Indigenous Peoples and the UN Sustainable Development Goals

Each of the United Nations’ (UN) 17 Sustainable Development Goals (SDGs) has special relevance for the world’s 500 million indigenous people. They are among the world’s poorest and most alienated from public decision-making. Yet, they are increasingly using international forums like the UN to exercise an assertive and decisive political voice.

The SDGs provide context and coherence. Though the connection between them and indigenous aspirations are not absolute and their capacity to enhance indigenous well-being depends on deeper and more considered alignment with instruments like the UN Declaration on the Rights of Indigenous Peoples (UNDRIP).

For example, in Canada, the British Columbia Council for International Cooperation argues that UNDRIP and the national Truth and Reconciliation Commissions Calls to Action are essential to realising the SDGs benefits for indigenous peoples.

The Indigenous Navigator – a six member consortium including the International Labor Organization (ILO) and the Indigenous Peoples Major Group for Sustainable Development – shows that more than one third of the sustainable development targets can be linked, explicitly, to the Declaration’s Articles which set out the terms of the indigenous right to self-determination.

On the other hand, the SDG indicators make just four references to indigenous peoples. The indicators describe indigenous peoples as populations of special interest because they are ‘vulnerable’. Indicator 4.5 aims to:

By 2030, eliminate gender disparities in education and ensure equal access to all levels of education and vocational training for the vulnerable, including persons with disabilities, indigenous peoples and children in vulnerable situations.

Indicator 2.3 aims to:

By 2030, double the agricultural productivity and incomes of small-scale food producers, in particular women, indigenous peoples, family farmers, pastoralists and fishers, including through secure and equal access to land, other productive resources and inputs, knowledge, financial services, markets and opportunities for value addition and non-farm employment.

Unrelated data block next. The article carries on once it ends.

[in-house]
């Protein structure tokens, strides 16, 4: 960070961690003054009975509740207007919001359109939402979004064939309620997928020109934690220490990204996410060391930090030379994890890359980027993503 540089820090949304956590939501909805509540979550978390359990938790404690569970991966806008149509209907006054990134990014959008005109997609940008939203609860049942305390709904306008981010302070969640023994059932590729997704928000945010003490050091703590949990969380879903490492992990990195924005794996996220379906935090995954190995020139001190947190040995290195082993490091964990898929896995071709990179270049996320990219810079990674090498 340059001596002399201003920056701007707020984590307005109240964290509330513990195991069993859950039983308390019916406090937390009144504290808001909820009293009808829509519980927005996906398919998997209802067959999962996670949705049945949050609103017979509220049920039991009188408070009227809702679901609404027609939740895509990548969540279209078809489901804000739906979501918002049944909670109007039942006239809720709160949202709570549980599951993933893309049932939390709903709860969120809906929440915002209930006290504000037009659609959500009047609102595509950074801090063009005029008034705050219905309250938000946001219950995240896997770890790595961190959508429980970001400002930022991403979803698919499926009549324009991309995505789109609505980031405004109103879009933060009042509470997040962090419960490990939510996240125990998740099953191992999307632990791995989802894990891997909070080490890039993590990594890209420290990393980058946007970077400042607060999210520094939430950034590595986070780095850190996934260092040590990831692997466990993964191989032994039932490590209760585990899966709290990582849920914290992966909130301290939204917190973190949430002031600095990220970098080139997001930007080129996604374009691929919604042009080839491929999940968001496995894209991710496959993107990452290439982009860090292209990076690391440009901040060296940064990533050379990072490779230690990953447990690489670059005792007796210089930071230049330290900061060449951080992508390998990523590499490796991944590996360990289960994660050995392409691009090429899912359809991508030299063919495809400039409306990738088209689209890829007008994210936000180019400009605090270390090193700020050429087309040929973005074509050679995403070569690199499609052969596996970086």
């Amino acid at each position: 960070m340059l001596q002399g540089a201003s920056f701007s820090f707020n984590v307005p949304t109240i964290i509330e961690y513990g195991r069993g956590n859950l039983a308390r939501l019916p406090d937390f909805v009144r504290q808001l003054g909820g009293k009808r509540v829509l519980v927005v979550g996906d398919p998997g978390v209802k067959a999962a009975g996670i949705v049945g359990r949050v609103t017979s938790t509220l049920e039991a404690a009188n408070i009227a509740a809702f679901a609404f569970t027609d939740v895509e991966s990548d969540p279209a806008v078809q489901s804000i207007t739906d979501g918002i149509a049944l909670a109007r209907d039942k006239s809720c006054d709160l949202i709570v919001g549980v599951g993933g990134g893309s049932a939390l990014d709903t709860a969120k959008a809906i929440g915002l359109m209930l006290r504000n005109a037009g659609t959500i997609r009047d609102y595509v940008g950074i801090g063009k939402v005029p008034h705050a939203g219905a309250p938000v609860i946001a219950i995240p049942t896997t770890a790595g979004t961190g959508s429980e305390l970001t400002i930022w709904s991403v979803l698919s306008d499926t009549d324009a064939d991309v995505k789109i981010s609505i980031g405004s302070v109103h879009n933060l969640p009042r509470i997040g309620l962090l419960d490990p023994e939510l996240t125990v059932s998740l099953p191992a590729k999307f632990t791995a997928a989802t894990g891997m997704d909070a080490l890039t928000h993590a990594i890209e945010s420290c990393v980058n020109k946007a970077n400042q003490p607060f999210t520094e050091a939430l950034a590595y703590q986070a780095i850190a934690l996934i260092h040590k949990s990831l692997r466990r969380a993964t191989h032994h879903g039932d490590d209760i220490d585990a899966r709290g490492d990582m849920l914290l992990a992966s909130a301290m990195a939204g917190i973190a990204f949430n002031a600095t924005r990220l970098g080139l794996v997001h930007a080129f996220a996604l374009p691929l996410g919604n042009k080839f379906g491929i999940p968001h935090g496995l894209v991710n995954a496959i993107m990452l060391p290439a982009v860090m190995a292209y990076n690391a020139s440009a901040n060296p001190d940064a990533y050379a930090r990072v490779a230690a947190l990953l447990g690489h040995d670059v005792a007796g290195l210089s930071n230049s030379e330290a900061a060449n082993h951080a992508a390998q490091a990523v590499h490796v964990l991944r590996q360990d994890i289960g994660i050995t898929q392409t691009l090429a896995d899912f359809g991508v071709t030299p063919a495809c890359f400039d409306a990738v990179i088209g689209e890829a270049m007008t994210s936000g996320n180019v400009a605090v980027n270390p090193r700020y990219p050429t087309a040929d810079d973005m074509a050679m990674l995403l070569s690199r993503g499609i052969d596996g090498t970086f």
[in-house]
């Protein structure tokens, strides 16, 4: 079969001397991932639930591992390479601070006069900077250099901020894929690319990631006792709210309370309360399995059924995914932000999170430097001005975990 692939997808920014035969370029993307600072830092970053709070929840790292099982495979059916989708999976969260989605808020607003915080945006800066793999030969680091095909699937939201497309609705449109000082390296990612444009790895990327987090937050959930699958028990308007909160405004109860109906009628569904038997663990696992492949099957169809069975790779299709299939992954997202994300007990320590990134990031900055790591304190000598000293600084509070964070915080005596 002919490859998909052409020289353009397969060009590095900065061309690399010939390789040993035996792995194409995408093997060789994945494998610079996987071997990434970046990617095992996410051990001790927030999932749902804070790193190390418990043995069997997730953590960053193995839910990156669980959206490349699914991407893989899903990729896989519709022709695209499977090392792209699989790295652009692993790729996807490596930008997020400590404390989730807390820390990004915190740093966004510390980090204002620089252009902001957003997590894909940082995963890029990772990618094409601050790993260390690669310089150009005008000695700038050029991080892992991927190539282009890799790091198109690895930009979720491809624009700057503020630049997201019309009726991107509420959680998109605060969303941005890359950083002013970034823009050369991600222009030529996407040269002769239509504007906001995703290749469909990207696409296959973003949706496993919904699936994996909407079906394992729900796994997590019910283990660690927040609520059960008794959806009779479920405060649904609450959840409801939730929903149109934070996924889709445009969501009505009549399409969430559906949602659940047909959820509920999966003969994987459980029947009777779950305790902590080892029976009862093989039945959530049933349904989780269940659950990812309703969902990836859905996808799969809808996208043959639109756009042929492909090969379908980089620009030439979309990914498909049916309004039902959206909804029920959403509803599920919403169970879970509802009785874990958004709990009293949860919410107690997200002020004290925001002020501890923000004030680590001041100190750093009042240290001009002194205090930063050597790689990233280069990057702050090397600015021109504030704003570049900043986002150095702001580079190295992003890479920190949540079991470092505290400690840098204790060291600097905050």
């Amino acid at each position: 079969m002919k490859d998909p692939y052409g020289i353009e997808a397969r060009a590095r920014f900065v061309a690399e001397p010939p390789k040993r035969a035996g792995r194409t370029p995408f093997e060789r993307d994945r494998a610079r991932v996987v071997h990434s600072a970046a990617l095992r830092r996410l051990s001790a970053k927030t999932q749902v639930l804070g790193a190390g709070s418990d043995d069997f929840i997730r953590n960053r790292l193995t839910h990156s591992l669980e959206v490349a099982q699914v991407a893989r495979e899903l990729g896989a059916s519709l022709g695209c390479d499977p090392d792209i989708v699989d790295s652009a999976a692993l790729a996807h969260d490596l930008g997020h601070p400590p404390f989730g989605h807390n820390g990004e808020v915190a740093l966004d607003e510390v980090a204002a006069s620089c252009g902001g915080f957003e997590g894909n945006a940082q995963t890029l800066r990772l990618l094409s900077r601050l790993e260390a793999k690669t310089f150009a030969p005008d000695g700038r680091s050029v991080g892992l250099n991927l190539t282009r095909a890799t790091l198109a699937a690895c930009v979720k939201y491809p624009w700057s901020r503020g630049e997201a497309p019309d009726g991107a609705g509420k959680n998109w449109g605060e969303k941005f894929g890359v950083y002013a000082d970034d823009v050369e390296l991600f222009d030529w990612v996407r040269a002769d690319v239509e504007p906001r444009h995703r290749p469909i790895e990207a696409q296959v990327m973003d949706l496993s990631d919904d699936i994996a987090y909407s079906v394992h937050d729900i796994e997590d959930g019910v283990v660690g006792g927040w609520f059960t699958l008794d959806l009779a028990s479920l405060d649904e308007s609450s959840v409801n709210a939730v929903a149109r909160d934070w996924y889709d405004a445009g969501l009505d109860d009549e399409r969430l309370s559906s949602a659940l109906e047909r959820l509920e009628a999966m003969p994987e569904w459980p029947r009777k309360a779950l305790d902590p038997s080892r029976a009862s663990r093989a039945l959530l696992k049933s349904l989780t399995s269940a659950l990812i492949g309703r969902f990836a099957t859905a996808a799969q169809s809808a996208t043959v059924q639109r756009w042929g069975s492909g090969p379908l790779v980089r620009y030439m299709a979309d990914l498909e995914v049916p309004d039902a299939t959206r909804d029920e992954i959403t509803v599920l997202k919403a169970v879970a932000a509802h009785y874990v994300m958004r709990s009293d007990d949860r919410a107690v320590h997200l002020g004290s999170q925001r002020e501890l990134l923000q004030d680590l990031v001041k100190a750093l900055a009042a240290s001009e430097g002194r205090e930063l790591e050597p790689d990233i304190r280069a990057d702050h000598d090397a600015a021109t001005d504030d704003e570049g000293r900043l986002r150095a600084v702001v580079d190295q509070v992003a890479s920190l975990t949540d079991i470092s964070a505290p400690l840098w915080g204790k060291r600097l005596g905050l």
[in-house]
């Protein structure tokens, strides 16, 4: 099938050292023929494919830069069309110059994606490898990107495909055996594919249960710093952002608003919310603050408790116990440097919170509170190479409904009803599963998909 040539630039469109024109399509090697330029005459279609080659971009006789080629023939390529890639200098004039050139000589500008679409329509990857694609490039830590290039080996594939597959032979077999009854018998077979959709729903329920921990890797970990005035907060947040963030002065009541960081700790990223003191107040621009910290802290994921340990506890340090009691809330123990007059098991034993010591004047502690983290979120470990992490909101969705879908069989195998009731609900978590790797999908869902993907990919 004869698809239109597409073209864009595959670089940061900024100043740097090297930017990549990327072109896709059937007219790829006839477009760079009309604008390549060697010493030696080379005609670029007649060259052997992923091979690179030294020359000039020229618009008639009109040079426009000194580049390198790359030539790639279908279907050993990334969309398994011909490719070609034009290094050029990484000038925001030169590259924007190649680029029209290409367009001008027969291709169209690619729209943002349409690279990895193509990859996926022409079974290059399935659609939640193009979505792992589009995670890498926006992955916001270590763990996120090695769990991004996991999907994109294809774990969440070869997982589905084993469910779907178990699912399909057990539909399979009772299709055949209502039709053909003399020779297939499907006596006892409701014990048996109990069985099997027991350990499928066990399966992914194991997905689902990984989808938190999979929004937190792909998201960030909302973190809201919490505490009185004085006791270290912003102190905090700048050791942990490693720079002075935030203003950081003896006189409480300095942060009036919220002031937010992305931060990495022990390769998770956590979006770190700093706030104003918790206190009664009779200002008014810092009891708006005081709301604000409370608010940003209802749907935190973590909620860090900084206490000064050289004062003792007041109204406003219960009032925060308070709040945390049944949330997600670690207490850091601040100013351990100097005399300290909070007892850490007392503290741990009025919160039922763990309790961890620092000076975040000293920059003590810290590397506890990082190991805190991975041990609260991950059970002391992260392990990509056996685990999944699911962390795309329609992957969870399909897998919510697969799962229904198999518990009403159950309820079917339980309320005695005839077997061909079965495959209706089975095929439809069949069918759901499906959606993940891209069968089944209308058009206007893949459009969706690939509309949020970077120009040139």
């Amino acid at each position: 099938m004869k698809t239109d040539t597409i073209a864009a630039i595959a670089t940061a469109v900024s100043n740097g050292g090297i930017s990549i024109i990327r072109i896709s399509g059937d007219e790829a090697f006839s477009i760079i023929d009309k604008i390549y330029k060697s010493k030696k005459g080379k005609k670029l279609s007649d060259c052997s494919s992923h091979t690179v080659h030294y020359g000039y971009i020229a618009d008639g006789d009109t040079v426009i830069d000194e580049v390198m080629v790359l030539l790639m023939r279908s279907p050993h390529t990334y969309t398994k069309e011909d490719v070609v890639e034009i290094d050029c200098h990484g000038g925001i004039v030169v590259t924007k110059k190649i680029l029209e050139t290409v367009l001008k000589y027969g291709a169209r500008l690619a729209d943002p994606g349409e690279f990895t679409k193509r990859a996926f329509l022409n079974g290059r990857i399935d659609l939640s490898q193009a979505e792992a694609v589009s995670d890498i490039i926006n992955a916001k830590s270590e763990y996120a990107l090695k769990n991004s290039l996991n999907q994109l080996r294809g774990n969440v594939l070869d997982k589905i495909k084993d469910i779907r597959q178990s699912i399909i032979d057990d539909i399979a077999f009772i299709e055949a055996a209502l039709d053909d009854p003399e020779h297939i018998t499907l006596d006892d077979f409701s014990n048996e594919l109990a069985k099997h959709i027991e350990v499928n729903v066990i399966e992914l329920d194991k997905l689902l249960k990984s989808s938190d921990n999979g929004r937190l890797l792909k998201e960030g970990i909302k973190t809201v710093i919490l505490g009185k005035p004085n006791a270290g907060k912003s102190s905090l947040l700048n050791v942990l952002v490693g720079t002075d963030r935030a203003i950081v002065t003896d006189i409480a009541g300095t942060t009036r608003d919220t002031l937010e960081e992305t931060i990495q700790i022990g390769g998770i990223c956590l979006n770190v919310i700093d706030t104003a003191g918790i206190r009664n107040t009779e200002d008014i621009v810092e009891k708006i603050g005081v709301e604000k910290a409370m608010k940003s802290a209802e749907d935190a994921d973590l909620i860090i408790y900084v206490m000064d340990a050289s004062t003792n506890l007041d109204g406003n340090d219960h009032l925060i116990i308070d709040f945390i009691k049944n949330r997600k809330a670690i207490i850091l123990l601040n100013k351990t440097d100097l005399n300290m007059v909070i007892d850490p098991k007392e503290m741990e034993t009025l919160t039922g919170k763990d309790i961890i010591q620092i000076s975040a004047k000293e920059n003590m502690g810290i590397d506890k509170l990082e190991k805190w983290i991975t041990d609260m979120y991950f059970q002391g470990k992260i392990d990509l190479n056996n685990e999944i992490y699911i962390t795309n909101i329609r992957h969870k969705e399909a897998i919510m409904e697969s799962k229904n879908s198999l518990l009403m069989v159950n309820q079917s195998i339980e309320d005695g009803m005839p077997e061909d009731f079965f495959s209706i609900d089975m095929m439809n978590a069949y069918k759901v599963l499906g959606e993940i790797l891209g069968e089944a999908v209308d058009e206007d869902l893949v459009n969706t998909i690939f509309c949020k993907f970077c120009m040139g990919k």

The decision to refer specifically to indigenous peoples only in the contexts of agriculture and education is limiting. It homogenises indigenous peoples’; overshadowing their diverse experiences, contexts and aspirations.

The focus on indigenous vulnerability is misplaced. The right to self-determination, including the right to culturally meaningful education is a right that the Declaration affirms as belonging to all indigenous persons; belonging to the indigenous wealthy as much as to the poor. The right does not elapse with an indigenous person’s vulnerability. Culture, developed and affirmed through education, is an inherent and enduring right.

Many indigenous people in developing countries derive their livelihoods from small scale agricultural production. However, in economically developed liberal societies like Australia, Canada and New Zealand very few indigenous people are small-scale food producers. This is partly due to land alienation, but also to diverse indigenous labour market opportunities.

It is also important, as the Kenyan Daniel Ole Sapit told the NGO Cultural Survival, for public policy to admit that:

Land for Indigenous Peoples is not just a means of production. It is an interactive space for us to engage with all of our livelihood options and opportunities. If you remove the land from the discussion, you are leaving us completely off, not just behind, but completely off the discussion.